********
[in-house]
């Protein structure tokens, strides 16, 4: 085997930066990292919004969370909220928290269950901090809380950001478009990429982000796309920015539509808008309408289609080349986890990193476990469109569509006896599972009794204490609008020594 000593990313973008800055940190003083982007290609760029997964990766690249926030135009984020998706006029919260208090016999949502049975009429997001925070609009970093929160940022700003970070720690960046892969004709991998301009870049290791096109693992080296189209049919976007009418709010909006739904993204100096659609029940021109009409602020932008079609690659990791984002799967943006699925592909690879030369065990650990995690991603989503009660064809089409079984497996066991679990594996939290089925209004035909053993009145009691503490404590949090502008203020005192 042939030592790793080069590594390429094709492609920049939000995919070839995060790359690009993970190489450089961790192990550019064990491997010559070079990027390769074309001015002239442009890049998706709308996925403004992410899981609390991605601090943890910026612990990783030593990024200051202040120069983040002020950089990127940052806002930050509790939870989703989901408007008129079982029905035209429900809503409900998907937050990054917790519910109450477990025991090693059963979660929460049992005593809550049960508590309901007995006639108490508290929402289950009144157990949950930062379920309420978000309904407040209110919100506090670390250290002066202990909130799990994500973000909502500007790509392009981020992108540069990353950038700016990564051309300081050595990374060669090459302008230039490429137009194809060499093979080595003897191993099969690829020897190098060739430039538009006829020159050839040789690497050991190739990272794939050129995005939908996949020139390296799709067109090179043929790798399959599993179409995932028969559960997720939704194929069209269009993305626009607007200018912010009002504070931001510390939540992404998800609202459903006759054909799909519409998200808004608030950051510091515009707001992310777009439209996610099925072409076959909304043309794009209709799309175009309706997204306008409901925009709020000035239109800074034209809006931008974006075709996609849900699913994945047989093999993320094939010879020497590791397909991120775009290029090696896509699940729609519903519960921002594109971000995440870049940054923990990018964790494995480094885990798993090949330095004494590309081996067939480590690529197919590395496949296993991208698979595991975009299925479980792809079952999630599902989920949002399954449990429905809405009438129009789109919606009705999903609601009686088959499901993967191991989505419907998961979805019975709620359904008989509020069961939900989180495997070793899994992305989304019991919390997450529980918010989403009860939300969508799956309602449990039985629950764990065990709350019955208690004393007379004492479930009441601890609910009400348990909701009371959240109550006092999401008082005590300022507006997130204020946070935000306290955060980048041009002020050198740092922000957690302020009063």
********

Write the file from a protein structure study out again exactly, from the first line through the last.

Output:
[in-house]
């Protein structure tokens, strides 16, 4: 085997930066990292919004969370909220928290269950901090809380950001478009990429982000796309920015539509808008309408289609080349986890990193476990469109569509006896599972009794204490609008020594 000593990313973008800055940190003083982007290609760029997964990766690249926030135009984020998706006029919260208090016999949502049975009429997001925070609009970093929160940022700003970070720690960046892969004709991998301009870049290791096109693992080296189209049919976007009418709010909006739904993204100096659609029940021109009409602020932008079609690659990791984002799967943006699925592909690879030369065990650990995690991603989503009660064809089409079984497996066991679990594996939290089925209004035909053993009145009691503490404590949090502008203020005192 042939030592790793080069590594390429094709492609920049939000995919070839995060790359690009993970190489450089961790192990550019064990491997010559070079990027390769074309001015002239442009890049998706709308996925403004992410899981609390991605601090943890910026612990990783030593990024200051202040120069983040002020950089990127940052806002930050509790939870989703989901408007008129079982029905035209429900809503409900998907937050990054917790519910109450477990025991090693059963979660929460049992005593809550049960508590309901007995006639108490508290929402289950009144157990949950930062379920309420978000309904407040209110919100506090670390250290002066202990909130799990994500973000909502500007790509392009981020992108540069990353950038700016990564051309300081050595990374060669090459302008230039490429137009194809060499093979080595003897191993099969690829020897190098060739430039538009006829020159050839040789690497050991190739990272794939050129995005939908996949020139390296799709067109090179043929790798399959599993179409995932028969559960997720939704194929069209269009993305626009607007200018912010009002504070931001510390939540992404998800609202459903006759054909799909519409998200808004608030950051510091515009707001992310777009439209996610099925072409076959909304043309794009209709799309175009309706997204306008409901925009709020000035239109800074034209809006931008974006075709996609849900699913994945047989093999993320094939010879020497590791397909991120775009290029090696896509699940729609519903519960921002594109971000995440870049940054923990990018964790494995480094885990798993090949330095004494590309081996067939480590690529197919590395496949296993991208698979595991975009299925479980792809079952999630599902989920949002399954449990429905809405009438129009789109919606009705999903609601009686088959499901993967191991989505419907998961979805019975709620359904008989509020069961939900989180495997070793899994992305989304019991919390997450529980918010989403009860939300969508799956309602449990039985629950764990065990709350019955208690004393007379004492479930009441601890609910009400348990909701009371959240109550006092999401008082005590300022507006997130204020946070935000306290955060980048041009002020050198740092922000957690302020009063």